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Honda WR-V launch

Honda South Africa has launched a new entry-level SUV called the WR-V. It is manufactured in India and imported here for consumers. WR-V sits right at

By Thami Masemola on 18 Jan 2021
Honda South Africa has launched a new entry-level SUV called the WR-V. It is manufactured in India and imported here for consumers. WR-V sits right at the bottom of the SUV range at the moment, below the BR-V, HR-V and CR-V respectively. Two trim levels are available for sale; Comfort and Elegance. I drove the vehicle in the Western Cape.

The WR-V is pretty small in size, measuring 3.9 metres long, 1.7m wide, 1.6m tall and with a wheelbase of 2.7m. Very compact then. With these dimensions Honda is targeting the first-time SUV buyer with a tight budget, or people with other cars, but looking for a small run around. Wheels are 16-inch in diameter, and tyres measure 195/60 R16. There is a full-sized spare wheel at the rear, which is quite a rarity in these days of space savers.

Honda went for the elevated Jazz look when designing the WR-V, which is a good thing, because the Jazz has always looked good. The front grille is topped by a chrome bar and flanked by headlights (LED in the Elegance) and daytime running lights. Fog lights sit at the bottom. The side profile shows a black protective bumper, a strong muscular shoulder line, large front window with clear visibility, chrome handles on the Elegance and colour-coded ones on the Comfort, as well as those 16-inch wheels. Honda fitted both trims with roof rails and a rear window wiper.

Stepping into the cabin one finds a number of current features, including the touch screen infotainment system, Bluetooth connectivity, USB connections, remote keyless entry, and automatic window adjusters. The Elegance adds a bigger 17.8cm screen, Android Auto/ Apple Carplay compatibility, and a reversing camera among others. Both versions are fitted standard with cloth seat upholstery. Honda’s “Magic Seats” system is part of the package, and makes life a little easier for carrying larger items.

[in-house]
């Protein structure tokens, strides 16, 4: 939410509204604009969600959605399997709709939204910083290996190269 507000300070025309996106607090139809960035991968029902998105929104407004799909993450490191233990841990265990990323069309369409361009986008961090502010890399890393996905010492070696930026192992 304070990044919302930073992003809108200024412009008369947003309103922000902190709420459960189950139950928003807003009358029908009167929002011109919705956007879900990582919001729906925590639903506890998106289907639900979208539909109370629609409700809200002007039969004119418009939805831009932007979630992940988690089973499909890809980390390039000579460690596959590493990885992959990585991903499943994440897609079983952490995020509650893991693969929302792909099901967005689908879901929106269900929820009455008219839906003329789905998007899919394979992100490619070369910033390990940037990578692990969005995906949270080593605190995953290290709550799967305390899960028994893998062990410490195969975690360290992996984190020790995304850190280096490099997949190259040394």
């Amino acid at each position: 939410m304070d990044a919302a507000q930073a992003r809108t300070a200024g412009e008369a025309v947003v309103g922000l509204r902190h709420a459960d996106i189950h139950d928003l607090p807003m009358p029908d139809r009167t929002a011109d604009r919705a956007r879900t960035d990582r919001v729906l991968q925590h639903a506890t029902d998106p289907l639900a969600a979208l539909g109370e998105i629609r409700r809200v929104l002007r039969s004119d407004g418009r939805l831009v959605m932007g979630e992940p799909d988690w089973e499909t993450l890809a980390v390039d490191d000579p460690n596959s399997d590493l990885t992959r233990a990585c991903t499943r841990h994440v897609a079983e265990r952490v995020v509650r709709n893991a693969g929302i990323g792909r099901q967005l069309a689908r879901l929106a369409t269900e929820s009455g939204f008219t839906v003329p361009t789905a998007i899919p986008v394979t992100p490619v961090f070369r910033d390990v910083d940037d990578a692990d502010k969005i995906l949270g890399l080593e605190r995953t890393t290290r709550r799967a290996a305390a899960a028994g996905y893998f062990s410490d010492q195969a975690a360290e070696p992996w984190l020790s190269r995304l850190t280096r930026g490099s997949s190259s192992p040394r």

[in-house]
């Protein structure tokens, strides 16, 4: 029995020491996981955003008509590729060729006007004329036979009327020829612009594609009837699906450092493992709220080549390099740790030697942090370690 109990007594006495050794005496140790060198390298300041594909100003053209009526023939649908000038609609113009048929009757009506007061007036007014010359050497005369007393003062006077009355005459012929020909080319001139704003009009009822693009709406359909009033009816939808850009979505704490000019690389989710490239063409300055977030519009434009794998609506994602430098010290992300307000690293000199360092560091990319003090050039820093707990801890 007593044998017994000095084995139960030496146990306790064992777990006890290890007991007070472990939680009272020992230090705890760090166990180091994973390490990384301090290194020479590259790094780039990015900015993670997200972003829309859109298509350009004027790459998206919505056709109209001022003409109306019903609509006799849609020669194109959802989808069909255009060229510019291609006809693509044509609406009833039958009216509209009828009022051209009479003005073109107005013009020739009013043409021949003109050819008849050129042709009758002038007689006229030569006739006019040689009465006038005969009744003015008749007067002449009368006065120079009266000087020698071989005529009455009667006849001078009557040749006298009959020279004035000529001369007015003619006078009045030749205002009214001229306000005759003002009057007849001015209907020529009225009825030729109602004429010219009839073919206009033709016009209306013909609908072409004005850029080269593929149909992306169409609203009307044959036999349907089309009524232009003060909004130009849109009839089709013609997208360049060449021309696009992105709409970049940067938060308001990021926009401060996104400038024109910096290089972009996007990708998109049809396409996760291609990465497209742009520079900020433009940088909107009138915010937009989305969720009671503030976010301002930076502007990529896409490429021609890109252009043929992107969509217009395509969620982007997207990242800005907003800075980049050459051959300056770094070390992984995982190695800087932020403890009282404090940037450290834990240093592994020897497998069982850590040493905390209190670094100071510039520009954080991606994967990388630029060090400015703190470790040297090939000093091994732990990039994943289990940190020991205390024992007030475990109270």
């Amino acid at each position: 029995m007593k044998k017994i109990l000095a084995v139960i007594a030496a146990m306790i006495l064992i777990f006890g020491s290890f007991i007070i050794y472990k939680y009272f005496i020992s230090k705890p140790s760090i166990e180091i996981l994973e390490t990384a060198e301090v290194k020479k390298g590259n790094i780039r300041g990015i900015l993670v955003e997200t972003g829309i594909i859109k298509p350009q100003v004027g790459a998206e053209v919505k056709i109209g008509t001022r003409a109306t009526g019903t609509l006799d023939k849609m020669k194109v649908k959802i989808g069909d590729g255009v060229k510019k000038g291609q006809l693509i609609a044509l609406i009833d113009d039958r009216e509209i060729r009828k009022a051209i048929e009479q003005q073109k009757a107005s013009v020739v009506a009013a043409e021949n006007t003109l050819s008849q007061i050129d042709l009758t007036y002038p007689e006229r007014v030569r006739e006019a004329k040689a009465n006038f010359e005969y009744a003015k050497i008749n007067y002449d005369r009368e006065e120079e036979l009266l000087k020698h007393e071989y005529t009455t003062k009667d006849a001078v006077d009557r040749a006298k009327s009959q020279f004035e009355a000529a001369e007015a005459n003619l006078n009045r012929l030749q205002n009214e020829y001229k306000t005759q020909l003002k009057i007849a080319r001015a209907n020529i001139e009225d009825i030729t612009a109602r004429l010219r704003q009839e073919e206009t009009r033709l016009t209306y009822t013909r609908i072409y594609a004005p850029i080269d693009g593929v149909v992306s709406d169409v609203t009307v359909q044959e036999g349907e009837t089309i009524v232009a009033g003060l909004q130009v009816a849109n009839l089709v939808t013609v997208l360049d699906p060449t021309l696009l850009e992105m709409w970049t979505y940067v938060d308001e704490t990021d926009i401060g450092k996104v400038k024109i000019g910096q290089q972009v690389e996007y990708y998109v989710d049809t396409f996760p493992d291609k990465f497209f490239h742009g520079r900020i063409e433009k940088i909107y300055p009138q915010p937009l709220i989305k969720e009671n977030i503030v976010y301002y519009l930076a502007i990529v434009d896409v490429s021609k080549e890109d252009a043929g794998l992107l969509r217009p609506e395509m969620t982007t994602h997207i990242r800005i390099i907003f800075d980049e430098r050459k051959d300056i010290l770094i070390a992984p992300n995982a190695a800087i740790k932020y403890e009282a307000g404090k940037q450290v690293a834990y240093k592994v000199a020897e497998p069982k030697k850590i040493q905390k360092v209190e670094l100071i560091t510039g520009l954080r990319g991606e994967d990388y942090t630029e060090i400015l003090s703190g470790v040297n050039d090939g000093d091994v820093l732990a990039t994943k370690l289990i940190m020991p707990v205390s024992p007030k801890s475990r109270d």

The engine fitted into the WR-V is a naturally aspirated 1.2-litre i-VTEC 16V type. It delivers 66kW at 6 000rpm and 110Nm of torque at 4 800rpm. The standard transmission across both trims is a 5-speed manual which sends power and torque to the front wheels. No acceleration or top speed figures have been supplied, only to say that the WR-V returns on average, 6.4 litres per 100km in fuel consumption.

Driving the car in the Western Cape it felt solid, and well put-together, as many other Honda's do. It was comfortable on the road, with very little road noise intruding into the cabin. The gearbox is smooth and offers fun changes, even as one would wish for more power. In Gauteng and similar high altitude areas, it will not breathe as freely and will surely lose some performance, especially when overtaking.

With the WR-V, Honda is entering a rapidly growing market with a number of entrants already entrenched in their positions. It will be a challenge to displace them, especially ones with the big brand names behind them. Nevertheless Honda has never shied away from a challenge, and this is one they can do well in.
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